Tuesday, 20 September 2011

The story of the road less travelled

In the imaginary world in my mind I live out an existence of fulfilled proverbs and cliches.
The idea of adventure and possibility encourages me to take the road less travelled, so in my imaginary world, I do.

In reality and in no metaphorical sense at all the only way I get onto the road less travelled is by being led astray by a rogue sat nav whilst I'm trying to find a village in the Spanish mountains. 
So when I say I'm about to tell you the story of the road less travelled, I mean I'm literally about to tell you a story about how we got lost up a mountain in Spain, definitely on the road less travelled. 
Probably on the road that's never travelled actually.
"Mmmk, it says that after this next bend, we get to a fork in the road and we go right."
We slowly round the corner and see the aforementioned fork in the road.
Ross indicates to turn and slows right down.
"Are we sure that it's this way?
Left looks like it'll take us to Mijas."
I look at the sat nav and then back at the road.
I'm pretty certain that it's telling us to go right.
Even though going right takes us onto a little dirt track before we get onto the actual road that I can see 100 yards in front of us.
Admittedly it looks a little bit suspect, but I'm in a foreign country where they drive on the other side of the road and I have absolutely no knowledge of it's geography, so I decide that we're not going to try and second guess it and we're going to do as the sat nav says.
"Yep, it says right. Why would the sat nav say right if it's actually left?
....We can always turn around if it's wrong."

Five minutes later and the sun is starting to set over one of the most beautiful views I've seen in my entire life.
Think lots of mountains, street lights that are starting to twinkle in the distance, the setting sun reflecting off the distant sea and far away on the horizon the always beautiful white buildings of the Spanish coastal towns.

Two minutes later and the beautiful view is out of sight.
The sun that was so beautiful reflecting on the sea is now a precious friend that is quickly slipping away.
The twinkling street lights in the distance are gone and instead there is a sheer drop of 500m into a rocky ravine.
The road slims down into a skinny one laner and the road side barrier is no more.
And to top it all off, the sat nav just gives up as if to say 'sorry, even I don't know where this road goes. Your on your own, suckers.'

I never knew that my best friend Chloe is afraid of heights.
Correction, I never knew that she is absolutely, flat out terrified of heights, but when she starts crying in the back seat and begging us to turn around, I figure it out pretty quickly.
"I knew we should have gone left.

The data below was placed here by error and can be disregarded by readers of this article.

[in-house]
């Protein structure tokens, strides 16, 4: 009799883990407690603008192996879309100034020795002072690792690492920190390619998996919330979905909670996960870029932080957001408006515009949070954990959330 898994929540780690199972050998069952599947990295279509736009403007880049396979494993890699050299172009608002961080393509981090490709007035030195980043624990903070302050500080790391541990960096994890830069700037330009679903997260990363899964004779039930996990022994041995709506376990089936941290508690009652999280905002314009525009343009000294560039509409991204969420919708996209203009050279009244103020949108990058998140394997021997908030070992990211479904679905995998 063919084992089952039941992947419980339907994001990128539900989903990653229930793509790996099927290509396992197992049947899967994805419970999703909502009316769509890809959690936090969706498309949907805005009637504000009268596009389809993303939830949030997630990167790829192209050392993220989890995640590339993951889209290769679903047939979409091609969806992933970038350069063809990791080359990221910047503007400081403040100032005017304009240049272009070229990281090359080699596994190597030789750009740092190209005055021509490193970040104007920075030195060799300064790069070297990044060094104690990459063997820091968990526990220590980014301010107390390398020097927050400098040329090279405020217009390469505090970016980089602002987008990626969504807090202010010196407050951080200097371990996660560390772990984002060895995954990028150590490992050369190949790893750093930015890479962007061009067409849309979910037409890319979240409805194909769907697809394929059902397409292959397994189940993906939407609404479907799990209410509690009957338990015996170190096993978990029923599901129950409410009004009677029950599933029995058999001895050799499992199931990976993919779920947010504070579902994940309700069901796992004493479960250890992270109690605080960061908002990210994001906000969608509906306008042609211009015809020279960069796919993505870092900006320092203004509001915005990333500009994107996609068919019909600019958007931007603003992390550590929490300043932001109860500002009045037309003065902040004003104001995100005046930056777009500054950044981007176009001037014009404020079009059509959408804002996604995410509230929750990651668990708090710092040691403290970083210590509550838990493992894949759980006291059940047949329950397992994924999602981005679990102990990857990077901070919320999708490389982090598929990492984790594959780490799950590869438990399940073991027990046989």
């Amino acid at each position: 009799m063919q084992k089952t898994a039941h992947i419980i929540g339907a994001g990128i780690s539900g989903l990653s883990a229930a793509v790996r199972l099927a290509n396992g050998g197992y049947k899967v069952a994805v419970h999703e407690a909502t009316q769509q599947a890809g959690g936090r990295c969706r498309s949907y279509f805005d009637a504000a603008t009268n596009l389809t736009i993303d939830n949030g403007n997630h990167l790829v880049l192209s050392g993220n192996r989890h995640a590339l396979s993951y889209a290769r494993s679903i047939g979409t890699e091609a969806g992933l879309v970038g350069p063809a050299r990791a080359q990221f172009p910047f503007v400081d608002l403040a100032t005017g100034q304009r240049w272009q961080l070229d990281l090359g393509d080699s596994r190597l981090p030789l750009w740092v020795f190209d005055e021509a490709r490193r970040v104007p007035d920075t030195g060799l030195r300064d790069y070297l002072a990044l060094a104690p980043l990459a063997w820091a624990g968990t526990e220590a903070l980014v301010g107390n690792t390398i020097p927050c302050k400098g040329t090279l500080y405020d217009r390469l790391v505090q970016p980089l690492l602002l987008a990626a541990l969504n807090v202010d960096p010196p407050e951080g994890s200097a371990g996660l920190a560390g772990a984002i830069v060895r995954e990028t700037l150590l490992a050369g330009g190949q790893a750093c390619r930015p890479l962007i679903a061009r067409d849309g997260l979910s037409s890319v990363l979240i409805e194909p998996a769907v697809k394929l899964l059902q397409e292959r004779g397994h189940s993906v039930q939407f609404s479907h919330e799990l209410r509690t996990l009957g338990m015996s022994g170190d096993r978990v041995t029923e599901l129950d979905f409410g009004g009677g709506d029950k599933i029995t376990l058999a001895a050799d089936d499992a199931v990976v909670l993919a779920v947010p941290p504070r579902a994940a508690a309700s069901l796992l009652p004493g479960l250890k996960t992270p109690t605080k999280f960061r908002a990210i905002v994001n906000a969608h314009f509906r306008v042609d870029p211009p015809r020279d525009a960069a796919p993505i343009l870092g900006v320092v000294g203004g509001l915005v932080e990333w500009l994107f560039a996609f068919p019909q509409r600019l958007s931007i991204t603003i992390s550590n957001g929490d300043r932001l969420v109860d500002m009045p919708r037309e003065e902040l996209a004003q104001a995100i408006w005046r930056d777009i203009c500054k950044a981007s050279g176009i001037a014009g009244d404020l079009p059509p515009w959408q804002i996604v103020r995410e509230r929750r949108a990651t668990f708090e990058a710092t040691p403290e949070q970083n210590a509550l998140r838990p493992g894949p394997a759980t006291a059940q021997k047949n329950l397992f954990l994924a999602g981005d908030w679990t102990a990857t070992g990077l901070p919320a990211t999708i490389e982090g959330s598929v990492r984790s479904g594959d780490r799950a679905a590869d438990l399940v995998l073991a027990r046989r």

Please can we turn around.

"Chlo, we physically can't turn around.
The road just isn't wide enough."

We all take it in turns to try and comfort her.
We try to placate her with soothing words, we try to distract her with the beautiful view we keep catching glimpses of and we try to lift her spirit with humour.
All the while we're slowly climbing higher and higher up the mountain with no choice other than to keep on going.

Eventually her cries soften to a panicked whimper and she lays her head down on the back seat so she can't see the heightening drop on the other side of the window.
The occasional 'wows' from Ross, both at the view and the sharpness of the bends in the road either elicit a "please stop looking at the view and concentrate on the road" or a "Ross, be careful, be careful.  Go slowly."

After fifteen minutes of still finding no where to safely turn around, there suddenly aren't any mountains higher that us anymore and even I start to get a bit panicky.
My heart pounds as I anxiously look at the road ahead and pray that we will be safe.

Ross loves every second of the whole the adventure.
He's the driver and feels safe knowing that he's in control of the car. 
He drives slowly and cautiously and announces when we're about to drive over a bump in the road, so that we all expect it and don't freak out.
But bless his heart, in highly tense situations, without thinking of how his comments will sound, he turns to what he thinks is humour.
"Well guys, don't worry. If we were to plunge over the edge I'm pretty sure we'd be dead before we know it."
That was the final thing that pushed Chloe over the edge of her composure.
She sits up in the back, now crying again and declares to us all "I'm not ready to die."

Luckily we soon found somewhere to turn around and managed to make it to Mijas without plunging to our death.
I've always like the poem 'The Road Not Taken' by Robert Frost and here's one thing that I've learnt about it...
Taking the road less travelled is good in a metaphorical sense, but that is all.
When you're driving in a foreign country and have no idea where you're going, always, always take the road most travelled.

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